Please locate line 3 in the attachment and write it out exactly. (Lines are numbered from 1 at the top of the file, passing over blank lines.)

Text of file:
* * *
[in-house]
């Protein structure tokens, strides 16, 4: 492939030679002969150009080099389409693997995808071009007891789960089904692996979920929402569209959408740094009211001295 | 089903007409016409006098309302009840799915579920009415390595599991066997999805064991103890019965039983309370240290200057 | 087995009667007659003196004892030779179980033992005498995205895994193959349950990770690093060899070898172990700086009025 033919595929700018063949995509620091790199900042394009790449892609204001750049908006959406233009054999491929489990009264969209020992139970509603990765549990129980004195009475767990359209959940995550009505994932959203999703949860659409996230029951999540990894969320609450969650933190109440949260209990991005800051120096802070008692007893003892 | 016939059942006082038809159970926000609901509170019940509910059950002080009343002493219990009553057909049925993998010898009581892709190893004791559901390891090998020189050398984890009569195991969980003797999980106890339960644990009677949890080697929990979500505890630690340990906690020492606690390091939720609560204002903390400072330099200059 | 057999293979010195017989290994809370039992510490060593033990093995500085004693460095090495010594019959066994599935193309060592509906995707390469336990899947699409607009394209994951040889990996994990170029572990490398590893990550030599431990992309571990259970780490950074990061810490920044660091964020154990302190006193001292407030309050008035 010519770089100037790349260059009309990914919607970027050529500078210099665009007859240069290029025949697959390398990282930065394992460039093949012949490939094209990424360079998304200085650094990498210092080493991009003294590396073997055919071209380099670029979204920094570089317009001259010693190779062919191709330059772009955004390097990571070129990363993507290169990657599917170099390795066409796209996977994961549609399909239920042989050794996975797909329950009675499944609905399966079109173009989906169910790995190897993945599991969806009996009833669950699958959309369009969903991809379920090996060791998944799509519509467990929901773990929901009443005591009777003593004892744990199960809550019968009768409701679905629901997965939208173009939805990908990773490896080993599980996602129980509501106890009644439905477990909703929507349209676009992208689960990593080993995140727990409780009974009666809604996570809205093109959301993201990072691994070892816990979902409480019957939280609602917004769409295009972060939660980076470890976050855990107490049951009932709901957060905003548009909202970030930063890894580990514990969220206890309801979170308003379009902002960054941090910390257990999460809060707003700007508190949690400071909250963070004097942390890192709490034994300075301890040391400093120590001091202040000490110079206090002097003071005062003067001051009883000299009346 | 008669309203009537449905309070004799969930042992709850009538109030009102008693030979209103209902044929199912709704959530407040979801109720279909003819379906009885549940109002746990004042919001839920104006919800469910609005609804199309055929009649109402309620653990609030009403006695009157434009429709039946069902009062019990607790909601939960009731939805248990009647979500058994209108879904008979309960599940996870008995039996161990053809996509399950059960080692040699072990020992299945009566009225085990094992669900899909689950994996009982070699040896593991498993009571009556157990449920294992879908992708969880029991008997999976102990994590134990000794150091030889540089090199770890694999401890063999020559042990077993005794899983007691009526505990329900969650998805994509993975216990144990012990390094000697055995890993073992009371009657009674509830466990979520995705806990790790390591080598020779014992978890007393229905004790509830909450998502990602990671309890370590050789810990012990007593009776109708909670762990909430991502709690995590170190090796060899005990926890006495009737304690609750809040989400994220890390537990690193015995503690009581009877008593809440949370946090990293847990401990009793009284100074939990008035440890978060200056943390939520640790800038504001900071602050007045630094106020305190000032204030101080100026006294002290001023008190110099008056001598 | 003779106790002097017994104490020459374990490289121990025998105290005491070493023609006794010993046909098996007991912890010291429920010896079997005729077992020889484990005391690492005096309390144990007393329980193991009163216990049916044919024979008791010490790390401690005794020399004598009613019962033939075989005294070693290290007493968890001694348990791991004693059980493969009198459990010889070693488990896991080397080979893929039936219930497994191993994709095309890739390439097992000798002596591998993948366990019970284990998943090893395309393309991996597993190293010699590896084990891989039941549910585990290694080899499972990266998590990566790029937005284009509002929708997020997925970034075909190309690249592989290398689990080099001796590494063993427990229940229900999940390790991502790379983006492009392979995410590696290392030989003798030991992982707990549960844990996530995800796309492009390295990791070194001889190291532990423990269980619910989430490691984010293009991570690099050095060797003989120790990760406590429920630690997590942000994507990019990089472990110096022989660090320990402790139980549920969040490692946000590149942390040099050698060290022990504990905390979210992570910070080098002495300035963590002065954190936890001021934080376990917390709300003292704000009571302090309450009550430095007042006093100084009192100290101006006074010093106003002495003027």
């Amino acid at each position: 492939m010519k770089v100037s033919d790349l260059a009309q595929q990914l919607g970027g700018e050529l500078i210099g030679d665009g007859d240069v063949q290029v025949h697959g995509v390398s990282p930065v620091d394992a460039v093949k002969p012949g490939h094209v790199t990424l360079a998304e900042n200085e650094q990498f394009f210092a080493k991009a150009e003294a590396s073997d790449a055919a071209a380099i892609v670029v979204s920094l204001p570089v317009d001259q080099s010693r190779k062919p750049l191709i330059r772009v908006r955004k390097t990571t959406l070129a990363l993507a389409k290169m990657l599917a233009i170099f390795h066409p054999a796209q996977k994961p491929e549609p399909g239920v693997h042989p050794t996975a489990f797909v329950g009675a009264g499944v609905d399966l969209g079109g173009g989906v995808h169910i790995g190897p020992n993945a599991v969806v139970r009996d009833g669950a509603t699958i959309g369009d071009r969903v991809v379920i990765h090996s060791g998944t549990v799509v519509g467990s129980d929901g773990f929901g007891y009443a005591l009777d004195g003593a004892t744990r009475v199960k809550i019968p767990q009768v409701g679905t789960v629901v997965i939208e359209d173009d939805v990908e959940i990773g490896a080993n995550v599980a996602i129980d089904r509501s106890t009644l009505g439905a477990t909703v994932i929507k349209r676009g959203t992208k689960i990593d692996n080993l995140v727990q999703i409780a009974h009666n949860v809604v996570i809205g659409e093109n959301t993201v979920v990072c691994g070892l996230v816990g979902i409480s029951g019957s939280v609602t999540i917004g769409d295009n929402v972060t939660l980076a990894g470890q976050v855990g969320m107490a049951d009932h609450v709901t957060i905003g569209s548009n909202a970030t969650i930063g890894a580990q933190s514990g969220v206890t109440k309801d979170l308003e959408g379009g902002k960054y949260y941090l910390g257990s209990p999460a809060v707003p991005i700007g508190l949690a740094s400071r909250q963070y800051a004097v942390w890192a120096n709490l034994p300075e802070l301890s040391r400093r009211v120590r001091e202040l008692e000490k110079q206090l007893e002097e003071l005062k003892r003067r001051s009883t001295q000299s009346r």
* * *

């Amino acid at each position: 492939m010519k770089v100037s033919d790349l260059a009309q595929q990914l919607g970027g700018e050529l500078i210099g030679d665009g007859d240069v063949q290029v025949h697959g995509v390398s990282p930065v620091d394992a460039v093949k002969p012949g490939h094209v790199t990424l360079a998304e900042n200085e650094q990498f394009f210092a080493k991009a150009e003294a590396s073997d790449a055919a071209a380099i892609v670029v979204s920094l204001p570089v317009d001259q080099s010693r190779k062919p750049l191709i330059r772009v908006r955004k390097t990571t959406l070129a990363l993507a389409k290169m990657l599917a233009i170099f390795h066409p054999a796209q996977k994961p491929e549609p399909g239920v693997h042989p050794t996975a489990f797909v329950g009675a009264g499944v609905d399966l969209g079109g173009g989906v995808h169910i790995g190897p020992n993945a599991v969806v139970r009996d009833g669950a509603t699958i959309g369009d071009r969903v991809v379920i990765h090996s060791g998944t549990v799509v519509g467990s129980d929901g773990f929901g007891y009443a005591l009777d004195g003593a004892t744990r009475v199960k809550i019968p767990q009768v409701g679905t789960v629901v997965i939208e359209d173009d939805v990908e959940i990773g490896a080993n995550v599980a996602i129980d089904r509501s106890t009644l009505g439905a477990t909703v994932i929507k349209r676009g959203t992208k689960i990593d692996n080993l995140v727990q999703i409780a009974h009666n949860v809604v996570i809205g659409e093109n959301t993201v979920v990072c691994g070892l996230v816990g979902i409480s029951g019957s939280v609602t999540i917004g769409d295009n929402v972060t939660l980076a990894g470890q976050v855990g969320m107490a049951d009932h609450v709901t957060i905003g569209s548009n909202a970030t969650i930063g890894a580990q933190s514990g969220v206890t109440k309801d979170l308003e959408g379009g902002k960054y949260y941090l910390g257990s209990p999460a809060v707003p991005i700007g508190l949690a740094s400071r909250q963070y800051a004097v942390w890192a120096n709490l034994p300075e802070l301890s040391r400093r009211v120590r001091e202040l008692e000490k110079q206090l007893e002097e003071l005062k003892r003067r001051s009883t001295q000299s009346r």